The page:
20. PcflEZFlng

    PcflEZFlng TUG Member

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    I've owned both DVC and Vistana for about 15 years. For me, the quality of the resorts themselves are about the same (excellent). It turns out I've used Vistana more regularly and effectively over the years, mainly due to the proximity of resorts to where I live and ease to get to. They always say to buy where you plan to stay, and that turned out to be especially true for me. DVC is fabulous and cost-effective for those who regularly go to WDW, especially if you buy resale. If I still wanted to go to WDW and didn't already own DVC, I would buy it (resale at a legacy resort) in a heartbeat.

    The 'perks' that come with developer-bought points are not worth the extra cost of buying retail. For example, I took a Disney cruise using points when I would have been much further ahead (by thousands of dollars) by renting out the points and paying cash for the cruise. Similarly, one would be much better off not exchanging points for hotel stays but instead renting out the points and paying cash for the rooms. Lessons learned.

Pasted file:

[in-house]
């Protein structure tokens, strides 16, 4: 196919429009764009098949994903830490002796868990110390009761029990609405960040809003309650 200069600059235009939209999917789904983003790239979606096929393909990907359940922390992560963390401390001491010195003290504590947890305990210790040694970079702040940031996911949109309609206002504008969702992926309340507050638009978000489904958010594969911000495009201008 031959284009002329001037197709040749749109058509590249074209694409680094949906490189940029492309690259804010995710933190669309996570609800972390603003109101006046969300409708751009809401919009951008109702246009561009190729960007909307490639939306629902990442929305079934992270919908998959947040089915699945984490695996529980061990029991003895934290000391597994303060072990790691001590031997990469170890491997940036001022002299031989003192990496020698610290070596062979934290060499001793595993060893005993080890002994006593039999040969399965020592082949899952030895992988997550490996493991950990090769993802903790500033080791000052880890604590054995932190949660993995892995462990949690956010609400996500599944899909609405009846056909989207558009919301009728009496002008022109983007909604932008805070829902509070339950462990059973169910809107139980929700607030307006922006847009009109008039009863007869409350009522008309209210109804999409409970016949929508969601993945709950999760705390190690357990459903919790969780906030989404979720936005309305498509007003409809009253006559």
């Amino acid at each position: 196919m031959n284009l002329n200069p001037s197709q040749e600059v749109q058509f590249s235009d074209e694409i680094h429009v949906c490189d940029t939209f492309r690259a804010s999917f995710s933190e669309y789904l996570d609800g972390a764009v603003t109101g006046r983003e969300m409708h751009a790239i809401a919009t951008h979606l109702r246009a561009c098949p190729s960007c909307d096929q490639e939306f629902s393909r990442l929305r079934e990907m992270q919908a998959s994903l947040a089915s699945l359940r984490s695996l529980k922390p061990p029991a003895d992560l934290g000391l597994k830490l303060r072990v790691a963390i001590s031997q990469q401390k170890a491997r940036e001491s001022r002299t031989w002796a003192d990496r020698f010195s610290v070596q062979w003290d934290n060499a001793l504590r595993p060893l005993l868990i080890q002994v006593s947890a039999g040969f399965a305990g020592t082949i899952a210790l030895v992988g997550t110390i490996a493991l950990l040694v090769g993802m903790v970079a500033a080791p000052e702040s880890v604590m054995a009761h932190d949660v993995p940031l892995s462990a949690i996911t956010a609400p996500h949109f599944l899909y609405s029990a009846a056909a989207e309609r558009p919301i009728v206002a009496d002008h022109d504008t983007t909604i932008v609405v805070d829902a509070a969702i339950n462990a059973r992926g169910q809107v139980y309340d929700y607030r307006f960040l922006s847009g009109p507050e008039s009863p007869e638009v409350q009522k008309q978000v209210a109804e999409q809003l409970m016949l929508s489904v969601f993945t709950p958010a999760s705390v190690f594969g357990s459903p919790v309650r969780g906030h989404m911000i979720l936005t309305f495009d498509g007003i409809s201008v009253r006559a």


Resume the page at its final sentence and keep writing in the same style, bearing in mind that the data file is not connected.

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  21. Dean

    Dean TUG Member

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    I would estimate that there are times when ROFR has been a major issue and times when it has not and it's likely been roughly 50/50 over the years. Right now I it likely doesn't make any difference. But it's not the price itself as much as the uncertainty that ROFR brings to the table with DVC. What ROFR does otherwise is prevent the fire sales.